A lot of blueprinting went by and also a lot of thinking and finding solutions. Obstacle avoidance should be easy, but add variable object size and physics simulation, and the potential for bugs multiplies tenfold. I managed to create a simple obstacle avoidance, which is far from perfect, but an AI ship can now check if there is an obstacle to its target, and if there is, fire several rays in a star pattern to find the closest open space it can go to and then resume its path to target. I will leave AI at that for now because it was pretty hardcore.
I started the mission system and made basic mission managing. It’s very simple and linear, but there can be as many missions as needed in a level. At the start of the level, Event Dispatchers are bound for Starting, Advancing and Completing the Mission. These will manipulate the array of objectives, and see what their state is. The events can be called by any actor, but I think the Level Blueprint will do most mission scripting, where references of level triggers can be easily grabbed. This was pretty interesting to do, but I’ve seen enough blueprints to last a lifetime now. I’m itching for some art now =D
After completing the racing course (you can see a video of it here https://www.youtube.com/watch?v=e_vIEi0v7h0 ) I decided to take my Patreon account down. In spite of having steady supporters from beginning to end, it wasn’t enough to stop me from worrying about bills and so I had to keep paying attention to commissions too. In effect, Patreon was straining me to complete some kind of content every month in addition to commissions and that workload wasn’t realistic nor it provided me with a large enough engaging audience, nor I could keep them interested for long. So, now I can work on the core game without worrying about dealing finished content to supporters.
About development proper: the good news is that now I have a pretty tidy spaceship class with all the core mechanics completely independent from the Controller class. This means that the Player should be able to pilot and fight in any spaceship in a level. Then I had to revamp other systems like the targeting system and docking. A complete revamp of the turret class was also made to be more clean, faster and to ensure that their convergence accounts for target distance and the currently selected camera. The navigation seen in the racing video is now called Drone mode (forward orientation controlled by mouse) it makes it easier to navigate in smaller ships without turrets.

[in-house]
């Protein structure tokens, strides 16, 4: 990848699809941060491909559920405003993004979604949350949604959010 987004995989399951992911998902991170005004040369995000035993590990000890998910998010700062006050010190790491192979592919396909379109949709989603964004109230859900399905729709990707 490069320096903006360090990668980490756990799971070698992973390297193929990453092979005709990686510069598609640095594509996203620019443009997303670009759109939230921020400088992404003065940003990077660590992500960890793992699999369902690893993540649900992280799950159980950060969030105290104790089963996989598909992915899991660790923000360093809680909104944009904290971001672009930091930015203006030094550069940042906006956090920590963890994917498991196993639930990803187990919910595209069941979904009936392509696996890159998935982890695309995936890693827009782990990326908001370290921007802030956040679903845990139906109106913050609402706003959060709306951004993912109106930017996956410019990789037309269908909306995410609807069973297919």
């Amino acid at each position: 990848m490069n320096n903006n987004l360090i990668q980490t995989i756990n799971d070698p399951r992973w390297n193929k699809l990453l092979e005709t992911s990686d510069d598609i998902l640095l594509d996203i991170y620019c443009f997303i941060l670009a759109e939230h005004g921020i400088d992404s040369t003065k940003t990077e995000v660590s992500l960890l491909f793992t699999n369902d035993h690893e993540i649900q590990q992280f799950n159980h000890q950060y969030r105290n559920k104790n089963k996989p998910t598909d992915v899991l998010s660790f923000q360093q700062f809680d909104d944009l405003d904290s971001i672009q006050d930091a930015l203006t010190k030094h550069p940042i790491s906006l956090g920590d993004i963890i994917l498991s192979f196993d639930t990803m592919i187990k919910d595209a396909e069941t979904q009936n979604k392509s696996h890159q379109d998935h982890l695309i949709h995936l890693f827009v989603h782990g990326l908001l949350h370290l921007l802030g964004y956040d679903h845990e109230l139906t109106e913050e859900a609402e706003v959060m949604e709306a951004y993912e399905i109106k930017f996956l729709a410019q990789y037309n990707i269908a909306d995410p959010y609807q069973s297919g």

With all that said, I wonder if in a real mission, the ship won’t be too hard to pilot, which probably begs for a tight control of a ship’s maximum speed and UI feedback of movement. So now I’ll be moving onto basic AI functions: seeking/fleeing, targeting and shooting, because shooting against drooling AI isn’t fun =)
A busy month went by (or was that two months?) and as I promised to relax my design rules for spaceships, ideas started to build up and finally I was able to overcome my art block just by doing, well, anything. I favor low and spacious profiles which in turn, will favor the ship being with its front turned to the target for most damage, which, while not entirely realistic, because in real life, turrets would probably be placed on long struts in order to have 360º freedom, but this way it will make things simpler for fun game design.
Then I wrote all the narrative for the story which, at this time, amounts to about 10k words but I’ll get back to that later in production, because I had an idea. In order to achieve small successes instead of just powering through the whole game (from here, it looks like a sisyphian task), I’ll create smaller fun games as I create the several systems of the game.